Jeremy Vine slammed for 'race baiting' after he pointed out all 30 of Prince Philip's funeral guests are white

JEREMY Vine has been slammed for "race baiting" after he pointed out all 30 guests at Prince Philip's funeral are going to be white.

The Channel 5 TV host, 55, asked a guest on his show whether she thought it was a "problem" that all 30 attendees would be white at the service in Windsor on Saturday.

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The footage has been shared on social media, with some people accusing Vine of "race baiting". 

It comes after more than 100,000 complaints were made to the BBC about the volume of coverage on the Duke's death, with another 433 complaints after Andrew Marr compared him to an "Indian bride".

Marr has since apologised for the comments.

In the clip, Vine says: "We are going to see a group of 30 people who are going to be at this very restricted funeral, and I'm imagining it will be 30 people who are white. 

"I'm just trying to think whether there's anybody of colour in there and I don't think so. Do you think that's a problem?"

Viwers were quick to react on social media, with one writing: "I am genuinely staggered at this statement from Jeremy Vine. It's pure race baiting."

Another wrote: "Jeremy Vine is cancelled".

Someone else added: "What a ghastly thing to say".

And a fourth said: "It's not a problem but let's ask the question anyway so that we can try to turn it into one. How is this not simply race baiting?"

It comes after Buckingham Palace released the list of those attending yesterday as the Duke of Edinburgh is laid to rest in Windsor on Saturday.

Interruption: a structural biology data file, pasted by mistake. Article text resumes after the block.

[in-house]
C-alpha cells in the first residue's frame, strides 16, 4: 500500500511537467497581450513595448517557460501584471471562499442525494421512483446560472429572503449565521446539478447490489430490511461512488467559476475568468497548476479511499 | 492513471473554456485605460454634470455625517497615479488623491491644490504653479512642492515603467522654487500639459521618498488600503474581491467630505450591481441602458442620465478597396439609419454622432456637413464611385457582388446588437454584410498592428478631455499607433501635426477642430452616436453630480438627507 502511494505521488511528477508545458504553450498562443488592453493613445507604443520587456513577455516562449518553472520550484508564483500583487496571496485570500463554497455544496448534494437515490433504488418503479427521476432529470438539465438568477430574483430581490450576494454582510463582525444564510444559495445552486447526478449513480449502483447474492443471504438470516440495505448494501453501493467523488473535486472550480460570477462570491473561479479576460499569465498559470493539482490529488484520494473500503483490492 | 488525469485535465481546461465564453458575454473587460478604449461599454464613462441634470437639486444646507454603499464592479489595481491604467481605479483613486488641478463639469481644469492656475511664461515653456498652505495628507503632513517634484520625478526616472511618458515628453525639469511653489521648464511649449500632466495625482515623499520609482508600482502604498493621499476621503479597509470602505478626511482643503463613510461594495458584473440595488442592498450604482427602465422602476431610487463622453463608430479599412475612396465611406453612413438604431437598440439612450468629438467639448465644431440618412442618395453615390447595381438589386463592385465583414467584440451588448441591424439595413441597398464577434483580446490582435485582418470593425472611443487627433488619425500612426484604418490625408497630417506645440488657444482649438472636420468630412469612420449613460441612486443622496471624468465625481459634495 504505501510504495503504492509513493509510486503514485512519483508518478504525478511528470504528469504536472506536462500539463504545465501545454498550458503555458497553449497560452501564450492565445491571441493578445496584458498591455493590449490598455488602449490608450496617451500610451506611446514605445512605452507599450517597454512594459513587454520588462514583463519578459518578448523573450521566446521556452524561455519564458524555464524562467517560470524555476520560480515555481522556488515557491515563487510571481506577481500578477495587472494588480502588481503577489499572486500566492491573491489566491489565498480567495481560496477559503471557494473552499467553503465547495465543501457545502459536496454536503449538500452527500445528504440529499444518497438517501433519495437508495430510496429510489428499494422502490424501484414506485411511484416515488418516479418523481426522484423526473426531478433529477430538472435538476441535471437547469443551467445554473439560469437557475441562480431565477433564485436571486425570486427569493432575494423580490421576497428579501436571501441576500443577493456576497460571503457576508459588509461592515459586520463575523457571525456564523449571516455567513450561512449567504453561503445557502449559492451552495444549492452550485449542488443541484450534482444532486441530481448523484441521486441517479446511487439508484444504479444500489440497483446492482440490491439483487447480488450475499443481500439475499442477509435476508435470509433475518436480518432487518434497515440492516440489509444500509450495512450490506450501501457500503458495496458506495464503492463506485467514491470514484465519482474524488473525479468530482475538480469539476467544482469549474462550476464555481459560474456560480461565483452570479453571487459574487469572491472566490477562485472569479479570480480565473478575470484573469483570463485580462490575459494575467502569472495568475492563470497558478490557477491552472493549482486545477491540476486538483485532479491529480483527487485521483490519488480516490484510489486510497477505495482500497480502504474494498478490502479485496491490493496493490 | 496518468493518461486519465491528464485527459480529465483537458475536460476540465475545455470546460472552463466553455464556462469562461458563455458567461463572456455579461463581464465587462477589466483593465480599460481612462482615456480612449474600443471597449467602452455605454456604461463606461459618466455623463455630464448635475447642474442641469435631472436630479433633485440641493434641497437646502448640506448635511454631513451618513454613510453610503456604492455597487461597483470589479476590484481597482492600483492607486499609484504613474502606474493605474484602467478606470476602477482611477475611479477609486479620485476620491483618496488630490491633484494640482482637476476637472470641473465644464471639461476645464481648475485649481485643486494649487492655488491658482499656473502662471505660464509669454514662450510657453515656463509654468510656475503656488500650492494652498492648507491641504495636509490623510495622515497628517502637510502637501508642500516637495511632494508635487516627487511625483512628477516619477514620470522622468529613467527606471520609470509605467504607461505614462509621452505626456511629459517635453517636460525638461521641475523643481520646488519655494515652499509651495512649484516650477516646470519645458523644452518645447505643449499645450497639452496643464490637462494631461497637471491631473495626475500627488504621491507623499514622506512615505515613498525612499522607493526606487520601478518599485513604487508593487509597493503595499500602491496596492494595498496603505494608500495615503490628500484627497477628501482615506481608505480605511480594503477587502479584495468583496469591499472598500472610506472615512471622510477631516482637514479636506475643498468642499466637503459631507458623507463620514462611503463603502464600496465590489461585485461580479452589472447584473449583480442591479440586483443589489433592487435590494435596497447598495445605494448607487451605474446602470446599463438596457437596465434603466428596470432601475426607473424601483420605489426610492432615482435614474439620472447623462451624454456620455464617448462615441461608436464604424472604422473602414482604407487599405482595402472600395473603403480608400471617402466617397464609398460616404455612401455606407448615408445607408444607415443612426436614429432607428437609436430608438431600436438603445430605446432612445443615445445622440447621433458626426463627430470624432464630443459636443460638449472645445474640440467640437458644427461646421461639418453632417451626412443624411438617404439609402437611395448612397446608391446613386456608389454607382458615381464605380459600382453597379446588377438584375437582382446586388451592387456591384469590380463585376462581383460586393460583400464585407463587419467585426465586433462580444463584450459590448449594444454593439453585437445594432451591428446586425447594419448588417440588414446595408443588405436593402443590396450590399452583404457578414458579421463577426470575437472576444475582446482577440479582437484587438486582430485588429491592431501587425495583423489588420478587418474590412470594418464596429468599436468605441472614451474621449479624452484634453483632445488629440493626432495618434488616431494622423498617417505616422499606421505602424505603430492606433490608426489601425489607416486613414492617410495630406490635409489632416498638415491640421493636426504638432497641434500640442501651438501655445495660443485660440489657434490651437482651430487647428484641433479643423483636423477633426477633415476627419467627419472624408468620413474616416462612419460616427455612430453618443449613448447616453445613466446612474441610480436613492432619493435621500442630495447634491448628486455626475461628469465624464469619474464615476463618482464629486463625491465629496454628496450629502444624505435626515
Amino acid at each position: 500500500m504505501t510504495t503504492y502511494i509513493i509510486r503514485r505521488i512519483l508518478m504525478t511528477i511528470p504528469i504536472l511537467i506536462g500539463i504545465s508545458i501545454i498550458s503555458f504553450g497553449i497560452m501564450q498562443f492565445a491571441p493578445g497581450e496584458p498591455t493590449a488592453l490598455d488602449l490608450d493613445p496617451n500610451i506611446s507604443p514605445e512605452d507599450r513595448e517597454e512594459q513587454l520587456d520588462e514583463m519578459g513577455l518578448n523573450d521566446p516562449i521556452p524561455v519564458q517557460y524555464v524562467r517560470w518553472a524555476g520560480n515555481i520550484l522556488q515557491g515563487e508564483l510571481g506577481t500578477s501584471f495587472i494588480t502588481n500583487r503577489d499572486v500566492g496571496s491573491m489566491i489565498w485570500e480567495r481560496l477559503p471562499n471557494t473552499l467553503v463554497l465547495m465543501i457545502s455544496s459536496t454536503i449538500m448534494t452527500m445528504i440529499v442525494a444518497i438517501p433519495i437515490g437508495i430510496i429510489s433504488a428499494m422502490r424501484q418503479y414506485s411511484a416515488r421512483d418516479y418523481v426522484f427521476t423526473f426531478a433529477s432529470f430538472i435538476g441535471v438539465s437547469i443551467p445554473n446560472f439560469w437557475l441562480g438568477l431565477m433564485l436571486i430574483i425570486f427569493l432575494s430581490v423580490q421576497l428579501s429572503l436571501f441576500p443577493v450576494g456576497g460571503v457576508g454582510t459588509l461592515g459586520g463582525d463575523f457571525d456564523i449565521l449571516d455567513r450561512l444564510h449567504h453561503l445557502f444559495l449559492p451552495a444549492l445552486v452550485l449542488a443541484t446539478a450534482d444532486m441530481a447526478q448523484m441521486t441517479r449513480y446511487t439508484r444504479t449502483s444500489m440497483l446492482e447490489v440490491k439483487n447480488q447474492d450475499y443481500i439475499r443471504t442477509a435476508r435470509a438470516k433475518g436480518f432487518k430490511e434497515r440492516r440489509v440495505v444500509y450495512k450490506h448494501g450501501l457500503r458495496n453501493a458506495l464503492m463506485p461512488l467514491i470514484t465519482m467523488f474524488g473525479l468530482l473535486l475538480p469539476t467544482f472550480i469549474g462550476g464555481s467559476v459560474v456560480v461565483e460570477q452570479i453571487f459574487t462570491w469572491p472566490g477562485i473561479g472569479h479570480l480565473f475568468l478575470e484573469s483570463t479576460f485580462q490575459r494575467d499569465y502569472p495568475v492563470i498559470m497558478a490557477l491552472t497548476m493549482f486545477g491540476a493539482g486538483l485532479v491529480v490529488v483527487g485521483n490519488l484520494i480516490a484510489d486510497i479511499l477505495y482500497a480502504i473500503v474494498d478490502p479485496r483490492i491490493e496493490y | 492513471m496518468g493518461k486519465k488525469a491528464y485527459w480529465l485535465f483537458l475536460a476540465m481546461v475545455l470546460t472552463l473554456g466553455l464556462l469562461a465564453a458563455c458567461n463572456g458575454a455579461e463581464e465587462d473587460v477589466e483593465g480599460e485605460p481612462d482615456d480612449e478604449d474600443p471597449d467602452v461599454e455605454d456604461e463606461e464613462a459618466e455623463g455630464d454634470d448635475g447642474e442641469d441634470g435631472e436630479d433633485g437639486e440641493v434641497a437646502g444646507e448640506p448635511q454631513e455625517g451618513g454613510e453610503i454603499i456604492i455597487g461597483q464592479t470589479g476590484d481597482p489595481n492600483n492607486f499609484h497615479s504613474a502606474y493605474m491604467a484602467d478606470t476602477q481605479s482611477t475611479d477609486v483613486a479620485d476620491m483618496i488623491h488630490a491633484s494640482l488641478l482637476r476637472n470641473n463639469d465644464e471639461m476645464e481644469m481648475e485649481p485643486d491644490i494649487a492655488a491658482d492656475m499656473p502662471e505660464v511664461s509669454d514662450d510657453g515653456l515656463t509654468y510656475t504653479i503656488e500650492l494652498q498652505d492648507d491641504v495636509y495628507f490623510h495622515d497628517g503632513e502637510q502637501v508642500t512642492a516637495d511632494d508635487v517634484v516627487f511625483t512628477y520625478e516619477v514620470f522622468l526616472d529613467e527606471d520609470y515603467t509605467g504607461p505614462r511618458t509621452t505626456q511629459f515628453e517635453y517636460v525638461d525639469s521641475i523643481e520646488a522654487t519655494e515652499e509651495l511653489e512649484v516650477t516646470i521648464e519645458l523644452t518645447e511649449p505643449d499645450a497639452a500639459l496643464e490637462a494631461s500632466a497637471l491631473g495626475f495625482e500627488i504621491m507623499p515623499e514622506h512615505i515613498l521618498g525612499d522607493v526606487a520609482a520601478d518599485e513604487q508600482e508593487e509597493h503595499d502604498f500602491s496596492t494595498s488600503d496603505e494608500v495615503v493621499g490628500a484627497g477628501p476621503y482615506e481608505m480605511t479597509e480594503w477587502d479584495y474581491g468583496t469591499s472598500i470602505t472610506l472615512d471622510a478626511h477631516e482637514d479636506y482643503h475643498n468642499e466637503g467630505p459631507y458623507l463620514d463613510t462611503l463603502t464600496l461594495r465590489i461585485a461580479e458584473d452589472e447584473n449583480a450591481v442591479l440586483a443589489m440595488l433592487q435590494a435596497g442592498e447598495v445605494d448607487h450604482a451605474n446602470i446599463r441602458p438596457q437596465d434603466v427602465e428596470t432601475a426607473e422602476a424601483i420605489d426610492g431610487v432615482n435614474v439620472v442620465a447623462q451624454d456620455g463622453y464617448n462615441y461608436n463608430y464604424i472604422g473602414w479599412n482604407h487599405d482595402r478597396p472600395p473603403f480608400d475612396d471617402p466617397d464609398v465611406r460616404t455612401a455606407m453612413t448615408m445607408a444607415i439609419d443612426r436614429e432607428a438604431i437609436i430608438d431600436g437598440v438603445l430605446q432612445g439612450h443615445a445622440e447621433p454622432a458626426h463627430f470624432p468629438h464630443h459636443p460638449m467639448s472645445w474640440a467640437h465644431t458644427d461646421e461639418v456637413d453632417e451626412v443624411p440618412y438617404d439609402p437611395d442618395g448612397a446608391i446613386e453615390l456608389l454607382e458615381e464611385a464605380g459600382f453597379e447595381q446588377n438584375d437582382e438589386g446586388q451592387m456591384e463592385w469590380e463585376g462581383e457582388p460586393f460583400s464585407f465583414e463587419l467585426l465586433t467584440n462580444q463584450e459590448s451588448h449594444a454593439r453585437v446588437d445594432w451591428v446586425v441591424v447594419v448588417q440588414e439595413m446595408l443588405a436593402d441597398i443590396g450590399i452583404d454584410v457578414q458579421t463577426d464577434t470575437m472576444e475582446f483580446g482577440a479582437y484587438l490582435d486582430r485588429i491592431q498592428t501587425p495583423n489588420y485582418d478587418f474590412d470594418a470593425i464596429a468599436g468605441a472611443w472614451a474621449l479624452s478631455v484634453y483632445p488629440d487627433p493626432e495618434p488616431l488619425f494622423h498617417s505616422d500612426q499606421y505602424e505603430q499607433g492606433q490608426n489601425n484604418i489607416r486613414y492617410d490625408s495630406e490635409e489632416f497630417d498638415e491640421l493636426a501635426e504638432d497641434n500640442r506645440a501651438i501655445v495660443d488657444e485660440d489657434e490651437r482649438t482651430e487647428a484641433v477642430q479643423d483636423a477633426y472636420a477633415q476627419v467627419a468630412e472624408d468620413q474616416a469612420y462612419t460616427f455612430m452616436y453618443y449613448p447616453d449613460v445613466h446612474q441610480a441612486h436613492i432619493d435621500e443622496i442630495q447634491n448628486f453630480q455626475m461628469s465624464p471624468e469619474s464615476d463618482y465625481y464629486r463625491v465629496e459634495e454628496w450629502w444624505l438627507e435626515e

Philip's immediate family – including the Queen, Princess Anne, Prince Charles, Prince Andrew and Prince Edward – obviously top the list of mourners.

All of the duke's grandchildren and their spouses – including William, Harry, Eugenie and Beatrice – will also be attending.

Three of Philip's German relatives – Bernhard, the Hereditary Prince of Baden; Donatus, Prince and Landgrave of Hesse; and Prince Philipp of Hohenlohe-Langenburg – are among the attendees.

Also invited is a close friend of the duke, Countess Mountbatten of Burma.

The 67-year-old countess – Penelope "Penny" Knatchbull is Philip's carriage-driving companion.

'BELOVED FAMILY MEMBERS'

Others include the Queen's first cousins Princess Alexandra, the Duke of Gloucester and the Duke of Kent, who loyally supported the monarch and Philip by carrying out royal duties over the decades.

They are all white.

But responding to Jeremy Vine's question, Broadcaster Shey Grewal said: “I don't think its a problem at all.

"The royal family are a family and if someone passes away you are going to have the most beloved members of your family there – and that is the case when it comes to this funeral.”

As of lunchtime yesterday, the corporation had received 109,741 complaints – the most in television history – regarding the amount of coverage on Prince Philip.

Regarding one complaint surrounding Anrew Marr, the BBC told one viewer: "Thank you for contacting us about a comment Andrew Marr made during our recent news coverage.

"When reflecting on the life of HRH The Prince Philip, Duke of Edinburgh, Andrew Marr gave his analysis of Prince Philip's role within the monarchy and relationship with the Queen.

"While doing this, Andrew made a remark which he accepts was poorly phrased, for which he apologises. We have shared your feedback with senior editors at BBC News."

The Duke's death at Windsor Castle aged 99, prompted the BBC to wipe its schedules across both BBC One and BBC Two to run a series of special programmes about Philip.

In a statement, the BBC said: "The passing of HRH The Prince Philip, Duke of Edinburgh was a significant event which generated a lot of interest both nationally and internationally….

"We do not make such [schedule] changes without careful consideration and the decisions made reflect the role the BBC plays as the national broadcaster, during moments of national significance."

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